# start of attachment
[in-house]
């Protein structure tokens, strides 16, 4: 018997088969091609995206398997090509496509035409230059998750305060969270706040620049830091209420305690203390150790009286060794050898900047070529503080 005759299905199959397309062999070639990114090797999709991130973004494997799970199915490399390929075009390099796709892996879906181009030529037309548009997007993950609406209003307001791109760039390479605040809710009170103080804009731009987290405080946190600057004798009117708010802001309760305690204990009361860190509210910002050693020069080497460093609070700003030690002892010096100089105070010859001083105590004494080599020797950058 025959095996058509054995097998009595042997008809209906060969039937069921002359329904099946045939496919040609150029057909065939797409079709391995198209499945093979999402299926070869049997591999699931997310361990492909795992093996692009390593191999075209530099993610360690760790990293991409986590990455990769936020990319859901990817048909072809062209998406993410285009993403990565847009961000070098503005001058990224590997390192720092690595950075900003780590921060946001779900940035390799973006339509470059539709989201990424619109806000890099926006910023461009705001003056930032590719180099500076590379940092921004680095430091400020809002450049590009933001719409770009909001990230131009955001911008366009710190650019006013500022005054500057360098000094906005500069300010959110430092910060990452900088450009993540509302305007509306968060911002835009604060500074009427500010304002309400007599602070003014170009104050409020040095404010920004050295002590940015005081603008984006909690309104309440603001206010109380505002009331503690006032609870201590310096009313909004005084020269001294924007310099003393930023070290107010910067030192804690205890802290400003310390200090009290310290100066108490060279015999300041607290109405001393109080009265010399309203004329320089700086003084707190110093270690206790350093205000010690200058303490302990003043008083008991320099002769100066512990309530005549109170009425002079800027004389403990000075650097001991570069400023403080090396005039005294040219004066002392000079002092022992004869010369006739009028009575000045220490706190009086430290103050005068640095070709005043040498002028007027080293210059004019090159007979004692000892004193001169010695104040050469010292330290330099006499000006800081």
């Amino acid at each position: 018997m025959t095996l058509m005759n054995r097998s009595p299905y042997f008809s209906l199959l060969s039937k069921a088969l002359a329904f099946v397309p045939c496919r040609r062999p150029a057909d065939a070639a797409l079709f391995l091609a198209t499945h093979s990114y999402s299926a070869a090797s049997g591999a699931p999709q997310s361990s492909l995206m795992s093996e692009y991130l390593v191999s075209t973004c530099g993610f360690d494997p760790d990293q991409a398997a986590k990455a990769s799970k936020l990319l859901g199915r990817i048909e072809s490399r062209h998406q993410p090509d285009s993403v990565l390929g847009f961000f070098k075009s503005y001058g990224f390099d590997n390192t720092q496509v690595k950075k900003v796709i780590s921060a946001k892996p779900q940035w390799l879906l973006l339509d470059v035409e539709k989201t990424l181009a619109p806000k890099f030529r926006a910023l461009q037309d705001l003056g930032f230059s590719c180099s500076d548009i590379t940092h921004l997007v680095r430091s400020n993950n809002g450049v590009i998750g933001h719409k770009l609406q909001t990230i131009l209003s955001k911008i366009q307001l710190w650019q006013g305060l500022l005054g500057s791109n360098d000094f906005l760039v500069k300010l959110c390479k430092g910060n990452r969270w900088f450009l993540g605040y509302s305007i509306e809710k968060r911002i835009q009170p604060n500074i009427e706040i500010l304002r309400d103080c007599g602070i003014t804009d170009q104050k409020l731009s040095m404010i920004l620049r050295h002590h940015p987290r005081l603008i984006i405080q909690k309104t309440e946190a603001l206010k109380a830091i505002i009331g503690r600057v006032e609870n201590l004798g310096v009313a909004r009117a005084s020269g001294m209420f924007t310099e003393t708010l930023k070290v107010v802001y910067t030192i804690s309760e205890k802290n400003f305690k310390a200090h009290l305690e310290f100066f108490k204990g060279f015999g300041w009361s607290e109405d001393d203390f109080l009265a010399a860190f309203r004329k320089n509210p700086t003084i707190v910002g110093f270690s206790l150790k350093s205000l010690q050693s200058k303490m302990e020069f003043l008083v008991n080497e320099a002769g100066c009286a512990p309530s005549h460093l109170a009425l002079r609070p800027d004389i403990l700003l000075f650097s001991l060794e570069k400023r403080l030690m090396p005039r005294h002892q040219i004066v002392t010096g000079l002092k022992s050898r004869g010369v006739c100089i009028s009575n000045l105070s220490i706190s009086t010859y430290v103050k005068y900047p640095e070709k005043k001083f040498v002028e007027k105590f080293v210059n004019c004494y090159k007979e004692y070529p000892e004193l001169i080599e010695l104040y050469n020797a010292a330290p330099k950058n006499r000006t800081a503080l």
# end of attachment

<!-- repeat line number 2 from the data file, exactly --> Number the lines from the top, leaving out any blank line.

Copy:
């Protein structure tokens, strides 16, 4: 018997088969091609995206398997090509496509035409230059998750305060969270706040620049830091209420305690203390150790009286060794050898900047070529503080 005759299905199959397309062999070639990114090797999709991130973004494997799970199915490399390929075009390099796709892996879906181009030529037309548009997007993950609406209003307001791109760039390479605040809710009170103080804009731009987290405080946190600057004798009117708010802001309760305690204990009361860190509210910002050693020069080497460093609070700003030690002892010096100089105070010859001083105590004494080599020797950058 025959095996058509054995097998009595042997008809209906060969039937069921002359329904099946045939496919040609150029057909065939797409079709391995198209499945093979999402299926070869049997591999699931997310361990492909795992093996692009390593191999075209530099993610360690760790990293991409986590990455990769936020990319859901990817048909072809062209998406993410285009993403990565847009961000070098503005001058990224590997390192720092690595950075900003780590921060946001779900940035390799973006339509470059539709989201990424619109806000890099926006910023461009705001003056930032590719180099500076590379940092921004680095430091400020809002450049590009933001719409770009909001990230131009955001911008366009710190650019006013500022005054500057360098000094906005500069300010959110430092910060990452900088450009993540509302305007509306968060911002835009604060500074009427500010304002309400007599602070003014170009104050409020040095404010920004050295002590940015005081603008984006909690309104309440603001206010109380505002009331503690006032609870201590310096009313909004005084020269001294924007310099003393930023070290107010910067030192804690205890802290400003310390200090009290310290100066108490060279015999300041607290109405001393109080009265010399309203004329320089700086003084707190110093270690206790350093205000010690200058303490302990003043008083008991320099002769100066512990309530005549109170009425002079800027004389403990000075650097001991570069400023403080090396005039005294040219004066002392000079002092022992004869010369006739009028009575000045220490706190009086430290103050005068640095070709005043040498002028007027080293210059004019090159007979004692000892004193001169010695104040050469010292330290330099006499000006800081």